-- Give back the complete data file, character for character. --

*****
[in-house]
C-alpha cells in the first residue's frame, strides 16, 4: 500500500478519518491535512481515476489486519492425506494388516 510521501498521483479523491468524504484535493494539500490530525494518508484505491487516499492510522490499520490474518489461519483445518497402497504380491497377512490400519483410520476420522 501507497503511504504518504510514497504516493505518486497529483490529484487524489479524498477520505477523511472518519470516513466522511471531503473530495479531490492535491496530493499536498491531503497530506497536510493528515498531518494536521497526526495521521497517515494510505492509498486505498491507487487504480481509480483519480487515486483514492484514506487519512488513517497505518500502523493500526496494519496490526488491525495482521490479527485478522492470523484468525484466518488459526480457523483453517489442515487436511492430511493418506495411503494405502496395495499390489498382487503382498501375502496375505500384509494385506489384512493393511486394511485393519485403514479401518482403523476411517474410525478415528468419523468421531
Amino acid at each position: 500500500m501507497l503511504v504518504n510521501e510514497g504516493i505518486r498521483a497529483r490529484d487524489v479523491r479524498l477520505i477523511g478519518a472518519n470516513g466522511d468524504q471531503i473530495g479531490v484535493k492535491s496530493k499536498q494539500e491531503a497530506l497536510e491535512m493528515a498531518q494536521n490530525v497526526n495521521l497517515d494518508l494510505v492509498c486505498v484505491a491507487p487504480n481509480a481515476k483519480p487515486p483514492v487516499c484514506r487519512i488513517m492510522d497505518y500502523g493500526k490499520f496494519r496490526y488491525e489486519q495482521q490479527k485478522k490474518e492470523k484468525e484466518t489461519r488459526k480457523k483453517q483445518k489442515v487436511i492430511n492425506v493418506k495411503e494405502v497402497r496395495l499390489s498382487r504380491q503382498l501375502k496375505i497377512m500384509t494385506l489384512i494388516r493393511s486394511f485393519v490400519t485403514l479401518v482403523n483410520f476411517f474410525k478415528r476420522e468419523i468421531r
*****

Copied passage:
[in-house]
C-alpha cells in the first residue's frame, strides 16, 4: 500500500478519518491535512481515476489486519492425506494388516 510521501498521483479523491468524504484535493494539500490530525494518508484505491487516499492510522490499520490474518489461519483445518497402497504380491497377512490400519483410520476420522 501507497503511504504518504510514497504516493505518486497529483490529484487524489479524498477520505477523511472518519470516513466522511471531503473530495479531490492535491496530493499536498491531503497530506497536510493528515498531518494536521497526526495521521497517515494510505492509498486505498491507487487504480481509480483519480487515486483514492484514506487519512488513517497505518500502523493500526496494519496490526488491525495482521490479527485478522492470523484468525484466518488459526480457523483453517489442515487436511492430511493418506495411503494405502496395495499390489498382487503382498501375502496375505500384509494385506489384512493393511486394511485393519485403514479401518482403523476411517474410525478415528468419523468421531
Amino acid at each position: 500500500m501507497l503511504v504518504n510521501e510514497g504516493i505518486r498521483a497529483r490529484d487524489v479523491r479524498l477520505i477523511g478519518a472518519n470516513g466522511d468524504q471531503i473530495g479531490v484535493k492535491s496530493k499536498q494539500e491531503a497530506l497536510e491535512m493528515a498531518q494536521n490530525v497526526n495521521l497517515d494518508l494510505v492509498c486505498v484505491a491507487p487504480n481509480a481515476k483519480p487515486p483514492v487516499c484514506r487519512i488513517m492510522d497505518y500502523g493500526k490499520f496494519r496490526y488491525e489486519q495482521q490479527k485478522k490474518e492470523k484468525e484466518t489461519r488459526k480457523k483453517q483445518k489442515v487436511i492430511n492425506v493418506k495411503e494405502v497402497r496395495l499390489s498382487r504380491q503382498l501375502k496375505i497377512m500384509t494385506l489384512i494388516r493393511s486394511f485393519v490400519t485403514l479401518v482403523n483410520f476411517f474410525k478415528r476420522e468419523i468421531r